Confidence is the key factor in your success. It creates and partners with motivation, to generate an ever expanding cycle of personal growth, which can lead to the achievement of everything you’ve ever wanted. In a recent survey, I found that 61% of women cited confidence, as preventing them from taking action towards their goals, but I actually believe that this number is much higher, as 83% cited reasons for not taking action, that are symptomatic of low confidence.
So, while there are lots of clear indicators that we associate with low confidence, such as a limp handshake, rapid breathing, difficulty talking to new people, and fear of public speaking, I thought I’d share with you some less obvious signs that you need help with your confidence, so that you can identify if you might be suffering from low confidence too…
1. You Downplay Your Achievements
Downplaying your achievements, and writing off your successes as good luck, are sure signs that you are lacking confidence. It might be because you’re afraid to set the standard too high, for fear that you won’t be able to replicate your results; perhaps you’re worried that people will think you’re smug; or you might be concerned that you’ll make them feel their own achievements aren’t good enough. The problem with writing off your abilities, is that you fail to reflect on what went well, and how you might continue to improve for the future and, as a result, you’ll find it more difficult to continue to raise the bar – causing further detriment to your confidence. So instead of thanking your lucky stars, look at your successes and recognise just how well you did and how far you’ve come. Pay close attention to the things that worked best, so that you can apply those strategies again, and assess what could have been even better, to ensure your successes, and your confidence, continue to evolve and grow.
2. You Feel Uncomfortable with Compliments or Praise
Not being able to accept a genuine compliment or praise, when it’s offered, is a clear sign of low self-esteem. As is quickly countering a compliment with one of your own. When someone compliments or congratulates you, they are giving you a gift. A gift of their appreciation, kindness and generosity. When you quickly shrug it off as nothing, it’s a bit like throwing their gift back in their face. Equally, diluting that gift, by quickly pulling out your own beautifully wrapped compliment, deflects from their own sense of satisfaction. So, next time you are offered some praise or a compliment, be gracious. Say thank you!
3. You Don’t Have the Time or the Energy
Believe it or not, feeling that you never have enough time or the energy levels to take on a challenge is also a sign of poor confidence. If you genuinely don’t have the time, then you need to learn to say “No”. Confident people say no easily, because they are acutely aware that while saying no might make them feel a little bad for a few moments, saying yes will make them feel frustrated and begrudging for as long as that little task is looming, and until it’s completed. With practice, you can learn to say no without feeling even a little guilty, because you’ll simply explain to people that you don’t have enough hours in the day to complete your own priorities. What’s more, I bet you’re wasting oodles of time every day checking Facebook and Twitter to see if anyone cares about what you’re putting out there, answering texts the minute they arrive, regardless of whether you’re in the middle of something, and dealing with things that bring absolutely no value to your life – like watching the news, or moaning with your co-workers. And what does all this useless activity do to you? Well, it saps your energy of course! So, do yourself a favour, cut out the energy draining rubbish from your day, and start looking at how you can streamline your life, to make time for the things that matter.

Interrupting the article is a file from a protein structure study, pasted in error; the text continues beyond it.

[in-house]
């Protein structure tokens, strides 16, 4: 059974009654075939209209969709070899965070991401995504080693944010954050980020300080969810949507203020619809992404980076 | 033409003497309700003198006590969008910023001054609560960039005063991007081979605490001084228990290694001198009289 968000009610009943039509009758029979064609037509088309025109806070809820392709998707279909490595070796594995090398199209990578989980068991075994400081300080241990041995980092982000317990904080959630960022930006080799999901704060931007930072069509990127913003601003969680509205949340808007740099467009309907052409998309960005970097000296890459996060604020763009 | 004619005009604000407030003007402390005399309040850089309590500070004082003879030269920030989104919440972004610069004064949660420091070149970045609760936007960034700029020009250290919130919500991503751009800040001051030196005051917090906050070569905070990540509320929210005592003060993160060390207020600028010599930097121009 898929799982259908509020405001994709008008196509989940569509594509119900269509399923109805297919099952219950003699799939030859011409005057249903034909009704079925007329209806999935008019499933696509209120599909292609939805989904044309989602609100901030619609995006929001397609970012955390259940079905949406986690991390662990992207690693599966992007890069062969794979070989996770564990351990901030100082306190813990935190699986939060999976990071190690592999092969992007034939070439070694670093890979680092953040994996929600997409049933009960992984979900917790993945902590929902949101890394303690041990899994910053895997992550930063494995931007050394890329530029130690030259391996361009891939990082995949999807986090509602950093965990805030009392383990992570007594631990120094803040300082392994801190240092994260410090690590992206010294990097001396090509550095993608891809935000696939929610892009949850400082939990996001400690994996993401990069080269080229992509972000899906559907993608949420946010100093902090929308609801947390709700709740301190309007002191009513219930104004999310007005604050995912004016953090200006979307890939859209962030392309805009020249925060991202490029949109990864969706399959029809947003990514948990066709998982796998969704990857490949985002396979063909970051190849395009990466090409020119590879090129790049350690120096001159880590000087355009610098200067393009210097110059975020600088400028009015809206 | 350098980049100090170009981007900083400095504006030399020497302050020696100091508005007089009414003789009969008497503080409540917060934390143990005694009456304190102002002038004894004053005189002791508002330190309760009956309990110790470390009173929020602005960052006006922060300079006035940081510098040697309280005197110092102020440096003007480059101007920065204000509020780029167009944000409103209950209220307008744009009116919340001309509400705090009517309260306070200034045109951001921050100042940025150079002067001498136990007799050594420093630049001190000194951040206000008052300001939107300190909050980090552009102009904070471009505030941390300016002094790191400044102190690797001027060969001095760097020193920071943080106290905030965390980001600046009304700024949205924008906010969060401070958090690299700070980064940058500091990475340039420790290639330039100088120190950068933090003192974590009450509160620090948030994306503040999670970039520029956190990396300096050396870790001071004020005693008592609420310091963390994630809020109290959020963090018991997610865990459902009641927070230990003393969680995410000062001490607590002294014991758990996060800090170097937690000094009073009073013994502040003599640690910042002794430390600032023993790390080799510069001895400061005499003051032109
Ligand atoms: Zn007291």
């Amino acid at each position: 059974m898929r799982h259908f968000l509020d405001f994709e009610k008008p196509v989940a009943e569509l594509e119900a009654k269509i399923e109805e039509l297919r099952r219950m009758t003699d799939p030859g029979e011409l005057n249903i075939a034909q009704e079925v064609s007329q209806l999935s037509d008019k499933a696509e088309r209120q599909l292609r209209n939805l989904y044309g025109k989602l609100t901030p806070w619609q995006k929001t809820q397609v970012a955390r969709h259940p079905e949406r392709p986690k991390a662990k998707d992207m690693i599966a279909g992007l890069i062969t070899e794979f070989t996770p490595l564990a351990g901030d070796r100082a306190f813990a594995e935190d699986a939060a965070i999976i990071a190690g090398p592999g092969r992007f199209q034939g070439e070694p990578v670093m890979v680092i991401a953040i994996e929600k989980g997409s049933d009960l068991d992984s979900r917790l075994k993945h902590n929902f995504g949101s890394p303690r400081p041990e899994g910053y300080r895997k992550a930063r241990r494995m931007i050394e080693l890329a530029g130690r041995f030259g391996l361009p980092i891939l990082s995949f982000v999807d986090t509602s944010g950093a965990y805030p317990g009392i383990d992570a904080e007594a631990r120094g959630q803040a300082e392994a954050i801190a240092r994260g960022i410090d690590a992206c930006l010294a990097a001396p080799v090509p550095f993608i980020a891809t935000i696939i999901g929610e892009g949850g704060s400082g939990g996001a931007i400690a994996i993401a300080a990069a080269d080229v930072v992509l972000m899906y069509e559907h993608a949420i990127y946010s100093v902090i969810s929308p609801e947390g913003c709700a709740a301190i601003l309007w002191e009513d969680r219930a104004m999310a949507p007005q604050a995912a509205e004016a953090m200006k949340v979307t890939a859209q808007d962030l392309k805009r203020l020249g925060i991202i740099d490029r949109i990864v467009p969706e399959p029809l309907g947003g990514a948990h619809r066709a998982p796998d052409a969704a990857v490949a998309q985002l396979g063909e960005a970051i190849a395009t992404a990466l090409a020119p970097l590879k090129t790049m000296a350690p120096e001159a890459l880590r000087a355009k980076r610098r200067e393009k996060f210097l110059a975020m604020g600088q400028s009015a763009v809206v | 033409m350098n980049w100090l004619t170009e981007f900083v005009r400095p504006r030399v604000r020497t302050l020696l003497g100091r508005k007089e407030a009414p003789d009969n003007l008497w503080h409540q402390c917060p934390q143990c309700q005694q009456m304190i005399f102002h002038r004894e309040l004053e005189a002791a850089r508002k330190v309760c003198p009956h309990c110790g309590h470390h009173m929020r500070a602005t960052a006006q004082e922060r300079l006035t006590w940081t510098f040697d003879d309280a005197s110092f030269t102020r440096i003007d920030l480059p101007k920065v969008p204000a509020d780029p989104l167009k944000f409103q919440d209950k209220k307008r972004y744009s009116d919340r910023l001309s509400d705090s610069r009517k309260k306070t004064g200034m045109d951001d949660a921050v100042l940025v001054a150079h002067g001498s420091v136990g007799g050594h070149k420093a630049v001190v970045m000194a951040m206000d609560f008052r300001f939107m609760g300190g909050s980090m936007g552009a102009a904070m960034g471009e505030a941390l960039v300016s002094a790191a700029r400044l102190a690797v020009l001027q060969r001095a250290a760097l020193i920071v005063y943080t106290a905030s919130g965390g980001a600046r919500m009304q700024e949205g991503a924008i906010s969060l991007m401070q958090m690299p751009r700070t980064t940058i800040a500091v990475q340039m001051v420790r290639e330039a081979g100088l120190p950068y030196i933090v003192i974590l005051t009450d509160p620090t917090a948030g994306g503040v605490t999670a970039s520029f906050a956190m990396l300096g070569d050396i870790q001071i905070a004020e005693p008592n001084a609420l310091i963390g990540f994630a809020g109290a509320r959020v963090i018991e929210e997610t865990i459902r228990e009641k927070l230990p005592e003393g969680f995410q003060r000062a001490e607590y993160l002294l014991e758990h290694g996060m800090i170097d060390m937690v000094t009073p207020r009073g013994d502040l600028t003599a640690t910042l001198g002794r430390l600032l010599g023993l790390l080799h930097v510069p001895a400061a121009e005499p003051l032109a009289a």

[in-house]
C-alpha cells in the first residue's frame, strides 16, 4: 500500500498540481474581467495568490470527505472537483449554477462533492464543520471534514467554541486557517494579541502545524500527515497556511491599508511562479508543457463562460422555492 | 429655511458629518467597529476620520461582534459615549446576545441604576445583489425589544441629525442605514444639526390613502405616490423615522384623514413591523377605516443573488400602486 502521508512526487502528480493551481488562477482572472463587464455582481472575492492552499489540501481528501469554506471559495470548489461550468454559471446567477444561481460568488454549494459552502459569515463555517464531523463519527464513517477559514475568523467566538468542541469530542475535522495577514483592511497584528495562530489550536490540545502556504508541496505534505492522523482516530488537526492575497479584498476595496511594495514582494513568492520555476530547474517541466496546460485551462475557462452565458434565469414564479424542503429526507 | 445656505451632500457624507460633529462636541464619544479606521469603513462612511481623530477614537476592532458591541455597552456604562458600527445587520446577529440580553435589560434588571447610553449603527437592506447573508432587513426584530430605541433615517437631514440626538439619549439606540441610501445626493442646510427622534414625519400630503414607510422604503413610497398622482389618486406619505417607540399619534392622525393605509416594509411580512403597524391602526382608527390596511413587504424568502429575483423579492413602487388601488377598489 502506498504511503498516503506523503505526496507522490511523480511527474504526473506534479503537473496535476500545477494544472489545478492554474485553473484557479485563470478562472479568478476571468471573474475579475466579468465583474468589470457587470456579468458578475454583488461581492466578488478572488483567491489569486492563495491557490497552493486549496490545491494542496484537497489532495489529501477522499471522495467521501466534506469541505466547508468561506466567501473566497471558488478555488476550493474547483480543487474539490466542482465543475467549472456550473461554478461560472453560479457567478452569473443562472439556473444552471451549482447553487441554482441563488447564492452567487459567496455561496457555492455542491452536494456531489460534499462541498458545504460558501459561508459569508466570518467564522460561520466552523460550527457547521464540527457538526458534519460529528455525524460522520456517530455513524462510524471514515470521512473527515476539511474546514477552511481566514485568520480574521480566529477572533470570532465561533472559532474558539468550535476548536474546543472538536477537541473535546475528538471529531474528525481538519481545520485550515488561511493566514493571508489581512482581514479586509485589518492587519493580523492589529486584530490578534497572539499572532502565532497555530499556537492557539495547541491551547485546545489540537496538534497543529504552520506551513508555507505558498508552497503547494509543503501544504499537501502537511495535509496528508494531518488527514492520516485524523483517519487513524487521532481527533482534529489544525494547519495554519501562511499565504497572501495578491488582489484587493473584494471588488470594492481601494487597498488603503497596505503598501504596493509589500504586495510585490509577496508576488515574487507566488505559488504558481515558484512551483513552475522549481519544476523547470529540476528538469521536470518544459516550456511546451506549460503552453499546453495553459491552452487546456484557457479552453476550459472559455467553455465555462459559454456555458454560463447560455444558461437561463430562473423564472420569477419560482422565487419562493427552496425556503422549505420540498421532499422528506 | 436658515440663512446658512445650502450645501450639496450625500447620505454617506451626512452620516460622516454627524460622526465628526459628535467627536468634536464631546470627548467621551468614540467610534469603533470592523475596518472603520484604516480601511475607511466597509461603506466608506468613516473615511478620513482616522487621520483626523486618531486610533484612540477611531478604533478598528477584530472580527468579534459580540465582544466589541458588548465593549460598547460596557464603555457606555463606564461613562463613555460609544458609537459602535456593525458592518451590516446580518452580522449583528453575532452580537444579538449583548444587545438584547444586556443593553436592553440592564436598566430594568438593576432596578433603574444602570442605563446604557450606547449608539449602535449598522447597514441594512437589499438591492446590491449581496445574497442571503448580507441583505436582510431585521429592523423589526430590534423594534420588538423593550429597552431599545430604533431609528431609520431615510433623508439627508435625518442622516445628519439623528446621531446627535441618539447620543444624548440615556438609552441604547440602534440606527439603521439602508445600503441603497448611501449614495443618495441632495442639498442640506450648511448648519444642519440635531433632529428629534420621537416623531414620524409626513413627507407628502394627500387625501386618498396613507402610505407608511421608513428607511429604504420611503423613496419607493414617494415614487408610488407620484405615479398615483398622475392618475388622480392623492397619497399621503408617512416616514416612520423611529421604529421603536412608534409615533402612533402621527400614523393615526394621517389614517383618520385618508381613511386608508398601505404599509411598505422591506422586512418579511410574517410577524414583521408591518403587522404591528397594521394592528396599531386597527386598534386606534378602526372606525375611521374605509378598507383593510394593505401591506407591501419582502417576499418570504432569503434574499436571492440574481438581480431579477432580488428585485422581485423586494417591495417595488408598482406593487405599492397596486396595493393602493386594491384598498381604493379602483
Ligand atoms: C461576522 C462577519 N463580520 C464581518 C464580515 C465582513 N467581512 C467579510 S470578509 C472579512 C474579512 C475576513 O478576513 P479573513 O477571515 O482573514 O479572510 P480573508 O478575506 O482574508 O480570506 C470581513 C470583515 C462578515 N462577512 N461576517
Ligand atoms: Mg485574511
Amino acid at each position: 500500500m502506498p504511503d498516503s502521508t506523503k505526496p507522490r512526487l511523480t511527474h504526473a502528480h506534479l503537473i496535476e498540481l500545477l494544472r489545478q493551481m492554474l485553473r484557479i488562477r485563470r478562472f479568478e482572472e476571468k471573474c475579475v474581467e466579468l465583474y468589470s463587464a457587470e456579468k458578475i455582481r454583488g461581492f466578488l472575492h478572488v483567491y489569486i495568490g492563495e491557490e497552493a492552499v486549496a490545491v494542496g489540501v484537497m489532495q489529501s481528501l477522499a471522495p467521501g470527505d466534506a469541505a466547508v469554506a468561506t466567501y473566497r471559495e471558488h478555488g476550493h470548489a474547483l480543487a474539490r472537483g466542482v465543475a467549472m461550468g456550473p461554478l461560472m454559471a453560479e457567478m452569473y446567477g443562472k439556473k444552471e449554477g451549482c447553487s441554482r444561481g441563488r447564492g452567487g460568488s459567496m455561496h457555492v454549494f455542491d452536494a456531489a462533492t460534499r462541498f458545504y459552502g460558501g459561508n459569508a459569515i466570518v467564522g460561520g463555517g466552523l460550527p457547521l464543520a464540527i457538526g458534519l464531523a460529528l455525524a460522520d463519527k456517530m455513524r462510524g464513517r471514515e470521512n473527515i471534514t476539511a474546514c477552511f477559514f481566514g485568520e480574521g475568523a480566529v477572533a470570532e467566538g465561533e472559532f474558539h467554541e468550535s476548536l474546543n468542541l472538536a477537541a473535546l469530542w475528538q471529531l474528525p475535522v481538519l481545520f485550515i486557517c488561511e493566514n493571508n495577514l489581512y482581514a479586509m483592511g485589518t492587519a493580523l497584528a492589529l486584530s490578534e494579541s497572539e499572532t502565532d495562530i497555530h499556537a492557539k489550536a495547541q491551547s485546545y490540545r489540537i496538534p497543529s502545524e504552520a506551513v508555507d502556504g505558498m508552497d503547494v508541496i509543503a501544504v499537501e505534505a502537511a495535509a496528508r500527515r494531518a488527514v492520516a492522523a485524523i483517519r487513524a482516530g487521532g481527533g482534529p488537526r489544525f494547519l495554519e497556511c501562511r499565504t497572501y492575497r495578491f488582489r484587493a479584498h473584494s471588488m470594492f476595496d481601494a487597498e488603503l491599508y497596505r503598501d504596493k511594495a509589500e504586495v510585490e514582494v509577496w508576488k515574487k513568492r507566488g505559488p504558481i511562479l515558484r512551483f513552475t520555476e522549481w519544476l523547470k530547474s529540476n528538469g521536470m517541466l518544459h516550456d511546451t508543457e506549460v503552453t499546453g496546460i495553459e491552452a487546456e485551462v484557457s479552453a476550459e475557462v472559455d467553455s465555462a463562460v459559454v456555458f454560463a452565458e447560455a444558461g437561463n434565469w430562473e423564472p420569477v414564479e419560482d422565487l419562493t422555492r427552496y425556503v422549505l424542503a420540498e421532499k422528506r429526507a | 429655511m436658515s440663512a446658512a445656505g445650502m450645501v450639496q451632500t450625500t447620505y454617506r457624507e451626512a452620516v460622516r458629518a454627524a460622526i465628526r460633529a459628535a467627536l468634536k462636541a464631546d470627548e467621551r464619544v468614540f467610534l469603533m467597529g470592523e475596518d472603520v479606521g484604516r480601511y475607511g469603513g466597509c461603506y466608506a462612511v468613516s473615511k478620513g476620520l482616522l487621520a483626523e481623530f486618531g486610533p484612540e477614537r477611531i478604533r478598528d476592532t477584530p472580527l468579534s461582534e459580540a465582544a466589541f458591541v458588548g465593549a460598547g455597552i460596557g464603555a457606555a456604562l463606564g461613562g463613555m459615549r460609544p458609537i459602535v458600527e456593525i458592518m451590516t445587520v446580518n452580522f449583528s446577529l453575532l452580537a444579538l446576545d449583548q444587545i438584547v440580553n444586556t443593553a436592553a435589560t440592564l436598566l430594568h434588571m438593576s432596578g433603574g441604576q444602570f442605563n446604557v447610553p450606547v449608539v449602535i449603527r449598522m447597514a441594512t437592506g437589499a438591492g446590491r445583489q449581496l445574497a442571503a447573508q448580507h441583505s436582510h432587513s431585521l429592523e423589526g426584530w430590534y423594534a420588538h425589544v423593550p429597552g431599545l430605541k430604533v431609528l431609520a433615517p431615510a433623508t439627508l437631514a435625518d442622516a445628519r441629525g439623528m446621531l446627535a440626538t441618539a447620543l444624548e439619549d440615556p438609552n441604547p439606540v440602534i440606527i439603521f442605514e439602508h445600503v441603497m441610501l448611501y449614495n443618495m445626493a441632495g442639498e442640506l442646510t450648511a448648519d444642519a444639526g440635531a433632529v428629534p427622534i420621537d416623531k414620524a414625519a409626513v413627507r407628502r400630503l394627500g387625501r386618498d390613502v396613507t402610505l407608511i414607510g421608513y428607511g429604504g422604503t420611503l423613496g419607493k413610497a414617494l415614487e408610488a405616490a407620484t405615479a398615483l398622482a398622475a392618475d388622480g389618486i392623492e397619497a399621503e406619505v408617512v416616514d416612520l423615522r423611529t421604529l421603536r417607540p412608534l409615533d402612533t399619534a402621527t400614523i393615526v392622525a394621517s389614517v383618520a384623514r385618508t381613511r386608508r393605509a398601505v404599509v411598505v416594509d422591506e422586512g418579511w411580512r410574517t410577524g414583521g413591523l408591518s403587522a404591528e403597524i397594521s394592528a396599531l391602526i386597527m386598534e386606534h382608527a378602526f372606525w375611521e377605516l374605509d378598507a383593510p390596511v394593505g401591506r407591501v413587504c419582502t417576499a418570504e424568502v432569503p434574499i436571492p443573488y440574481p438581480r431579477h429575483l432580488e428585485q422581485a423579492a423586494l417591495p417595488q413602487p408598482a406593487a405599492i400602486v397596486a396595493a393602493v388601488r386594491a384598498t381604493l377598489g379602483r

4. You Overcompensate
There are two ends of the spectrum when it comes to poor self-confidence. The first being the type that shies away from the limelight, and the second being the being the type that throws themselves headfirst into it, in order to be perceived as highly confident. But, being the liveliest, loudest, bubbliest person in the room does not make you the most confident. If you are constantly trying to convince everyone else that you “have it all”, then it’s most likely that inside you are bitterly aware that you don’t. Such overcompensation generally leads to imposter syndrome or a feeling of fakeness that is incredibly self-destructive. While it’s fine to fake it ‘til you make it, be careful that you’re not hugely over-compensating, to portray the façade that you “have it all”.
5. You Take Too Little or Too Much Advice
Being sure that you already know it all is absolutely ludicrous, because none of us does, and learning from others who’ve already achieved the success that you’re seeking is key to your own victory. The only place that you come close to knowing it all, is right in the middle of your comfort zone, and we’ve already mentioned how suffocating that can be. By being conceited about your skills and knowledge, you close yourself down to opportunities for growth, and this simply belies your low self-esteem and fear of looking foolish. On the flip side, taking too much advice, from people who haven’t achieved the type of life you want, is very dangerous. Those who have lived their whole lives within a narrow comfort zone, can rarely see beyond the carefully crafted walls of their box, and will likely be pessimistic and unsupportive of any intentions you have to step out of the norm. Spend too much time listening to them, and your resolve will quickly dissolve into nothingness, and you’ll soon be deciding to climb back inside of your own comfort zone. But please don’t. If those people you’re listening to aren’t important to you, I’d recommend simply removing them from your life. That said, I know that very often the most unsupportive people are your loved ones and, since you’re probably quite attached to them, no matter how narrow-minded they can be, just focus your time with them on your common interests. Then seek out the people that already have the kind of life you want, to teach, mentor and support you to achieve your goals.